It’s been a long, strange wait for Rihanna’s eighth album and the set comes three years and change after her last record, “Unapologetic.” The weird thing is, for a number of years, Rhianna was releasing her albums during the same week in November, presumably to win over the post-Thanksgiving, Black Friday shopping crowds. As a January release (issued as a free option from the streaming service Tidal no less) this album definitely puts a halt to that trend. One gets the feeling that Tidal will consider this a monumental point in their roll-out since with the free download you get an offer for a free 30-day subscription to their service. Only time will tell how well that will work out as a business strategy for the company.
The cover of the album was designed by artist Roy Nachum. It’s a dramatic and gripping image of Rihanna as a child over a red and white backdrop. She has a gold crown imposed over her eyes. This crown combined with the art not only brings to mind Jean-Michel Basquiat’s signature “SAMO” crown but is undoubtedly meant to symbolize the blindness one attains once anointed with fame.
As an album, “ANTI” is surprisingly risky. Rihanna said that she wanted to make more “timeless”-sounding music when she was interviewed by MTV in March of last year. Then shortly after she made that declaration, she dropped the single, “B**** Better Have My Money,” which seemed counter to that point. Interestingly, that track, “American Oxygen” and the Kanye West/Paul McCartney collaboration “FourFive Seconds” are all nowhere to be found on the album’s standard track-list. Whether they wind up on later editions will remain to be seen.
The first half of the record has a lot of bizarre corners, from the “soft-rock” retro-eighties cheeseball guitar noodling on “Kiss It Better” to the claustrophobic chord meditation on “Woo.” The smooth-R&B-hued “James Joint” lasts just 72 seconds and the SZA-assisted opener, “Consideration,” while authoritative and coldly sleek, sets things off on a quirky, off-kilter foot. This is Rihanna’s least predictable record, even if “Desperado” sounds like a future hit with its somewhat sultry electro bass-line.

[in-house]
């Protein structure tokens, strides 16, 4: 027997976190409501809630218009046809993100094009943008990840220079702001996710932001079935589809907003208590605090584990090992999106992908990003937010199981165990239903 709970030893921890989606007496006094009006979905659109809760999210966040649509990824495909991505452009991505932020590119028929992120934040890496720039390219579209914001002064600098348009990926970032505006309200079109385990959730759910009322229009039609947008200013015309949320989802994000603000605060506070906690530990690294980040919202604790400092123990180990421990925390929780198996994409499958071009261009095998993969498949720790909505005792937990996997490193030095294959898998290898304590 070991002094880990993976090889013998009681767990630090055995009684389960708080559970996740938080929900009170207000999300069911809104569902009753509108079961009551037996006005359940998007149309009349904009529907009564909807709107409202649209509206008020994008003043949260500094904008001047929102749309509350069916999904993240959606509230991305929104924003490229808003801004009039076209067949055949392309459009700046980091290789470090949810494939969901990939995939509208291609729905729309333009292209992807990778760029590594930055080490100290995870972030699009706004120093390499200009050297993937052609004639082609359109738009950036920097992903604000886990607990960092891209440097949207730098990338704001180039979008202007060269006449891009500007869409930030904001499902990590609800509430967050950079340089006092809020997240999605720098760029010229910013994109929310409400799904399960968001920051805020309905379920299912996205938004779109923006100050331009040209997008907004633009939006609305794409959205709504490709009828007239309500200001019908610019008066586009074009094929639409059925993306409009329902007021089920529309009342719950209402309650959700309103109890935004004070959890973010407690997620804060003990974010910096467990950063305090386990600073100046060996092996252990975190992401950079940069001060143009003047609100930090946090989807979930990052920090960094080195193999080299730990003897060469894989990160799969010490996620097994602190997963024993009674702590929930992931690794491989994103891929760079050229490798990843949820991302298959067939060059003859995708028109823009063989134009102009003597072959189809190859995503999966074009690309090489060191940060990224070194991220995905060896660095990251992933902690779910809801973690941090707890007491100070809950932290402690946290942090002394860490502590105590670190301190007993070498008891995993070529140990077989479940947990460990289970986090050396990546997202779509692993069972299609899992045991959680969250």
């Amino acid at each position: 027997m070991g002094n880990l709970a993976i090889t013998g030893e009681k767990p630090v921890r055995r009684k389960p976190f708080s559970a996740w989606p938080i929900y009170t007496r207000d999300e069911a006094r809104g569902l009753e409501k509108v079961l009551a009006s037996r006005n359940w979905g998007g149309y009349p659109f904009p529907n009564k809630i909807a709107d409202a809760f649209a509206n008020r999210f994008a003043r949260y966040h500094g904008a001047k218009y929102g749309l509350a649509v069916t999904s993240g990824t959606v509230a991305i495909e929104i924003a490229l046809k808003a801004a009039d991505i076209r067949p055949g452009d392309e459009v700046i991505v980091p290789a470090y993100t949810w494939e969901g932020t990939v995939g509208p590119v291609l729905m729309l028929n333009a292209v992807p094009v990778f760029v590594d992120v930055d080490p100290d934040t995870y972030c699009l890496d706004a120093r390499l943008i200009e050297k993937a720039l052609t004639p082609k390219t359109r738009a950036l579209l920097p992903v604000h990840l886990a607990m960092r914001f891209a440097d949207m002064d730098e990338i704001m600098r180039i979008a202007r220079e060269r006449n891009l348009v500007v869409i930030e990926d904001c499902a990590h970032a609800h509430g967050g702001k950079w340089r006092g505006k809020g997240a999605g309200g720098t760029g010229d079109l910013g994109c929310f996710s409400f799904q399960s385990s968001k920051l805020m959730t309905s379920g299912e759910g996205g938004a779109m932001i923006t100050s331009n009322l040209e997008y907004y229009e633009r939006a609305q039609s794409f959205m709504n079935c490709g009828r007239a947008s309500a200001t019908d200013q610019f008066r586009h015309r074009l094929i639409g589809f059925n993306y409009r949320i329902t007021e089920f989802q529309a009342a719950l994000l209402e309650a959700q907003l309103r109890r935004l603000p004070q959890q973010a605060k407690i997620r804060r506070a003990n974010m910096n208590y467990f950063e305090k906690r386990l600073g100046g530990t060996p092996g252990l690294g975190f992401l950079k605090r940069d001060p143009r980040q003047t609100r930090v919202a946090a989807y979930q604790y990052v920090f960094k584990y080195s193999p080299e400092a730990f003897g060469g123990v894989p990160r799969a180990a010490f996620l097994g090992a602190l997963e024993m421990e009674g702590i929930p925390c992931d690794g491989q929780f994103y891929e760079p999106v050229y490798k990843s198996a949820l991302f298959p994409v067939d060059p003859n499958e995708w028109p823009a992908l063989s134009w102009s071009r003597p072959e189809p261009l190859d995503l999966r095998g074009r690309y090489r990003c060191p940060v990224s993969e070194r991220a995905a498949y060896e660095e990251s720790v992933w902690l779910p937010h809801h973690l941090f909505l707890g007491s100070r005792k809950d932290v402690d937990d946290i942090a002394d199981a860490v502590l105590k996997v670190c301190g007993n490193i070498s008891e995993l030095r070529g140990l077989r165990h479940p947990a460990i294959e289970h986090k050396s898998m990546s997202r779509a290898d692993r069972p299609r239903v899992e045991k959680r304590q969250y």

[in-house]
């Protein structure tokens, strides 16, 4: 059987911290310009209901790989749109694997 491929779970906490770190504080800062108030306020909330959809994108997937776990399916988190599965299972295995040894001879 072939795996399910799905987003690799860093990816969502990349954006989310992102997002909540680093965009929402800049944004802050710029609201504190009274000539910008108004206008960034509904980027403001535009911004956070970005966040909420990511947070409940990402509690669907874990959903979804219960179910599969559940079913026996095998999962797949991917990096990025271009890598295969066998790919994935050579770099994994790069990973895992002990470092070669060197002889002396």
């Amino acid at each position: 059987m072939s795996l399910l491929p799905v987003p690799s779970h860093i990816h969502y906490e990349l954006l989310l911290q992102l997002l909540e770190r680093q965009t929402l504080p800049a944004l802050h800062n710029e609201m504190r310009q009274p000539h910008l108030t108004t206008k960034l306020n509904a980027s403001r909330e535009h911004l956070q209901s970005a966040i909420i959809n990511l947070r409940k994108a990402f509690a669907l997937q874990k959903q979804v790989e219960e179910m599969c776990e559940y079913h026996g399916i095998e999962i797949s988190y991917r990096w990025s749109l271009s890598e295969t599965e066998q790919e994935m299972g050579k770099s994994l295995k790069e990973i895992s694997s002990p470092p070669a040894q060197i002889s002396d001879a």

Speaking of hits, lead single “Work” is OK, but it comes off as downright unimpressive next to Rihanna and Drake’s previous collaboration, “What’s My Name,” which may still very well be her strongest single to date.
The second half of the album is much more ballad-heavy and that works pretty strongly in Rihanna’s favor. She’s getting to be a better and stronger vocalist as time passes. For some, her vocal turn on “Higher,” where she allows her voice to succumb to its own creakiness may be too raw. To me, it sounds like she is taking a page from her friend Sia, who took a similar approach on her song “Eye Of The Needle.” Rihanna doesn’t have Sia’s vocal range, but there are definitely some vocal similarities, texturally-speaking. But such vocal vulnerability is refreshing in the over-produced pop world. But again, for passing Rihanna listeners, this turn may prove to be polarizing.
There are going to be a lot of people wondering what Rihanna has given them with this record. That’s a good thing from an artistic standpoint. As a pop star, the second you release an album that doesn’t ruffle a few feathers, you might as well hang it up. While this album isn’t quite as strong as “Loud” or “Talk That Talk,” it has enough gnarly edges to make you want to examine it repeatedly.
On “ANTI,” Rihanna definitely doesn’t go the safe route. It may hit some bumps in the road, but this album takes you on an uneasy journey that on some level you have to respect. This album may very well go down as a key turning point in her career. It definitely takes a strikingly different approach than her previous releases.
“Same Ol’ Mistakes” This is a Tame Impala cover. The original version was called “New Person, Same Old Mistakes” on their album, “Currents” last year. One gets the idea that it is possible that Kevin Parker wrote this song with Rihanna in mind but decided to put it on his own album as the release of “ANTI” kept being pushed back. Considering Parker produced this track and it uses some extremely similar backdrops with some added reverb, that isn’t an unreasonable conclusion. Amazingly, this song also sounds much better in Rihanna’s voice than it did from Parker. For Rihanna, this track takes her into unlikely and unexpected territory that verges on ethereal dream-pop.
“Love On The Brain” This feels like the “timeless” music that Rihanna was eluding to making, with its retro-R&B leanings. This was designed to be a lullaby-tinged showstopper and it delivers surprisingly well.
“Close to You” This is a gentle ballad with a great deal of beauty and appeal. It ends the album on a perfect note, bringing some clarity to the set after all the adventurous exploration. It provides some fitting closure.
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